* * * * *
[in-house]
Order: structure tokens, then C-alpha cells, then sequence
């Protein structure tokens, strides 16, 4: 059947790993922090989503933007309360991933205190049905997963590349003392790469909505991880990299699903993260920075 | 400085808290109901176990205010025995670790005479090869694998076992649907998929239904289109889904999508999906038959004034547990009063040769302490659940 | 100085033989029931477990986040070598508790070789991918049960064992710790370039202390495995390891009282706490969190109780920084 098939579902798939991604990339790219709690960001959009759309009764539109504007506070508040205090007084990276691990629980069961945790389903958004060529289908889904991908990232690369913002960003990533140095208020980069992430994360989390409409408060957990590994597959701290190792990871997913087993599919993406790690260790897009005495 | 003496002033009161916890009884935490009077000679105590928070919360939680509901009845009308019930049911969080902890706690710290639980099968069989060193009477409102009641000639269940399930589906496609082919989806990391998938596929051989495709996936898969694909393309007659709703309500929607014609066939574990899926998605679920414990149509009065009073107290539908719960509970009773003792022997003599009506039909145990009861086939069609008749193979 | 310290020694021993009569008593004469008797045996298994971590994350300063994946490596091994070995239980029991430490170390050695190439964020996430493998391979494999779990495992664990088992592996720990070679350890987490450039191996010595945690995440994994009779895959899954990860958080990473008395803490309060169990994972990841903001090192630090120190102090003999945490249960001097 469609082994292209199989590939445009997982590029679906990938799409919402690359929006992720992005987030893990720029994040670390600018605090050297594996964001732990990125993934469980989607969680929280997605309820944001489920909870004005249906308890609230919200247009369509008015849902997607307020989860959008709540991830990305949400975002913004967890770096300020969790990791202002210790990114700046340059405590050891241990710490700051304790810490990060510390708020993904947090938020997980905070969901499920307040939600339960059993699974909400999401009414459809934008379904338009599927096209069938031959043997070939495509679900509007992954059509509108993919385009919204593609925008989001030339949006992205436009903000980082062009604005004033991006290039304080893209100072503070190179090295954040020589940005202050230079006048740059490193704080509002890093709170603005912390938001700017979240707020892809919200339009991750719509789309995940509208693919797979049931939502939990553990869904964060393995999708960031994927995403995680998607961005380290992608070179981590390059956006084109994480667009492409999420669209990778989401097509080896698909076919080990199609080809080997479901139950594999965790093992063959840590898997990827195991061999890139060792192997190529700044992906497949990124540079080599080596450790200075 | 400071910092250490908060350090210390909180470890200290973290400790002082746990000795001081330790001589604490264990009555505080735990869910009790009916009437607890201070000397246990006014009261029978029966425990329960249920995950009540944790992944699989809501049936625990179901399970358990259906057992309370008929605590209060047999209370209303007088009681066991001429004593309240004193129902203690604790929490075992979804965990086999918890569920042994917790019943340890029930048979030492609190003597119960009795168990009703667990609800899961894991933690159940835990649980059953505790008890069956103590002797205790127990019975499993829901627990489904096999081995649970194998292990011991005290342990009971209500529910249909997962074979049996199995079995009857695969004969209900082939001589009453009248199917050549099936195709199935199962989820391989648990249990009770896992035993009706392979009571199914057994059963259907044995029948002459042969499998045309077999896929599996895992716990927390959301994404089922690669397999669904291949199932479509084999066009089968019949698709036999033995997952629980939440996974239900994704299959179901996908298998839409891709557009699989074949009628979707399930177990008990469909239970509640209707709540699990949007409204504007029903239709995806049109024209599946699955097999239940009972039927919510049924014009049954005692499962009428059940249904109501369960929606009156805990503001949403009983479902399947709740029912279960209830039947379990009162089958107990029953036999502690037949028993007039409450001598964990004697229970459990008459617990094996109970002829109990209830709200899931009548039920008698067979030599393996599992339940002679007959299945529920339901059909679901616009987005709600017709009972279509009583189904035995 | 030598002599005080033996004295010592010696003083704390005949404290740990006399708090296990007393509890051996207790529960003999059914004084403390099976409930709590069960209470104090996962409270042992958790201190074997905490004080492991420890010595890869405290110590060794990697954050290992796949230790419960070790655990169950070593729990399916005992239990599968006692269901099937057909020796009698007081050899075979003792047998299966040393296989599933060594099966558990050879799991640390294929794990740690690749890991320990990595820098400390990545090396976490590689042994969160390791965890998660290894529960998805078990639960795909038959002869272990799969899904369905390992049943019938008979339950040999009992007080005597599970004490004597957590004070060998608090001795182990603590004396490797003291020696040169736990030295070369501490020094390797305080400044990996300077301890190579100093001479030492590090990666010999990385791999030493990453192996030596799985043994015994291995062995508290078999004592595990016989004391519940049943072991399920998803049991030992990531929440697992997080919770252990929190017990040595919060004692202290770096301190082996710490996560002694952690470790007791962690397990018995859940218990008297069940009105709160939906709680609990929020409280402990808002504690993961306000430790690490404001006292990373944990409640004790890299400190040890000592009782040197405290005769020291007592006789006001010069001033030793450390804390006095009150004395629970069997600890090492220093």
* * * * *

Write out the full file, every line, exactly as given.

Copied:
[in-house]
Order: structure tokens, then C-alpha cells, then sequence
């Protein structure tokens, strides 16, 4: 059947790993922090989503933007309360991933205190049905997963590349003392790469909505991880990299699903993260920075 | 400085808290109901176990205010025995670790005479090869694998076992649907998929239904289109889904999508999906038959004034547990009063040769302490659940 | 100085033989029931477990986040070598508790070789991918049960064992710790370039202390495995390891009282706490969190109780920084 098939579902798939991604990339790219709690960001959009759309009764539109504007506070508040205090007084990276691990629980069961945790389903958004060529289908889904991908990232690369913002960003990533140095208020980069992430994360989390409409408060957990590994597959701290190792990871997913087993599919993406790690260790897009005495 | 003496002033009161916890009884935490009077000679105590928070919360939680509901009845009308019930049911969080902890706690710290639980099968069989060193009477409102009641000639269940399930589906496609082919989806990391998938596929051989495709996936898969694909393309007659709703309500929607014609066939574990899926998605679920414990149509009065009073107290539908719960509970009773003792022997003599009506039909145990009861086939069609008749193979 | 310290020694021993009569008593004469008797045996298994971590994350300063994946490596091994070995239980029991430490170390050695190439964020996430493998391979494999779990495992664990088992592996720990070679350890987490450039191996010595945690995440994994009779895959899954990860958080990473008395803490309060169990994972990841903001090192630090120190102090003999945490249960001097 469609082994292209199989590939445009997982590029679906990938799409919402690359929006992720992005987030893990720029994040670390600018605090050297594996964001732990990125993934469980989607969680929280997605309820944001489920909870004005249906308890609230919200247009369509008015849902997607307020989860959008709540991830990305949400975002913004967890770096300020969790990791202002210790990114700046340059405590050891241990710490700051304790810490990060510390708020993904947090938020997980905070969901499920307040939600339960059993699974909400999401009414459809934008379904338009599927096209069938031959043997070939495509679900509007992954059509509108993919385009919204593609925008989001030339949006992205436009903000980082062009604005004033991006290039304080893209100072503070190179090295954040020589940005202050230079006048740059490193704080509002890093709170603005912390938001700017979240707020892809919200339009991750719509789309995940509208693919797979049931939502939990553990869904964060393995999708960031994927995403995680998607961005380290992608070179981590390059956006084109994480667009492409999420669209990778989401097509080896698909076919080990199609080809080997479901139950594999965790093992063959840590898997990827195991061999890139060792192997190529700044992906497949990124540079080599080596450790200075 | 400071910092250490908060350090210390909180470890200290973290400790002082746990000795001081330790001589604490264990009555505080735990869910009790009916009437607890201070000397246990006014009261029978029966425990329960249920995950009540944790992944699989809501049936625990179901399970358990259906057992309370008929605590209060047999209370209303007088009681066991001429004593309240004193129902203690604790929490075992979804965990086999918890569920042994917790019943340890029930048979030492609190003597119960009795168990009703667990609800899961894991933690159940835990649980059953505790008890069956103590002797205790127990019975499993829901627990489904096999081995649970194998292990011991005290342990009971209500529910249909997962074979049996199995079995009857695969004969209900082939001589009453009248199917050549099936195709199935199962989820391989648990249990009770896992035993009706392979009571199914057994059963259907044995029948002459042969499998045309077999896929599996895992716990927390959301994404089922690669397999669904291949199932479509084999066009089968019949698709036999033995997952629980939440996974239900994704299959179901996908298998839409891709557009699989074949009628979707399930177990008990469909239970509640209707709540699990949007409204504007029903239709995806049109024209599946699955097999239940009972039927919510049924014009049954005692499962009428059940249904109501369960929606009156805990503001949403009983479902399947709740029912279960209830039947379990009162089958107990029953036999502690037949028993007039409450001598964990004697229970459990008459617990094996109970002829109990209830709200899931009548039920008698067979030599393996599992339940002679007959299945529920339901059909679901616009987005709600017709009972279509009583189904035995 | 030598002599005080033996004295010592010696003083704390005949404290740990006399708090296990007393509890051996207790529960003999059914004084403390099976409930709590069960209470104090996962409270042992958790201190074997905490004080492991420890010595890869405290110590060794990697954050290992796949230790419960070790655990169950070593729990399916005992239990599968006692269901099937057909020796009698007081050899075979003792047998299966040393296989599933060594099966558990050879799991640390294929794990740690690749890991320990990595820098400390990545090396976490590689042994969160390791965890998660290894529960998805078990639960795909038959002869272990799969899904369905390992049943019938008979339950040999009992007080005597599970004490004597957590004070060998608090001795182990603590004396490797003291020696040169736990030295070369501490020094390797305080400044990996300077301890190579100093001479030492590090990666010999990385791999030493990453192996030596799985043994015994291995062995508290078999004592595990016989004391519940049943072991399920998803049991030992990531929440697992997080919770252990929190017990040595919060004692202290770096301190082996710490996560002694952690470790007791962690397990018995859940218990008297069940009105709160939906709680609990929020409280402990808002504690993961306000430790690490404001006292990373944990409640004790890299400190040890000592009782040197405290005769020291007592006789006001010069001033030793450390804390006095009150004395629970069997600890090492220093």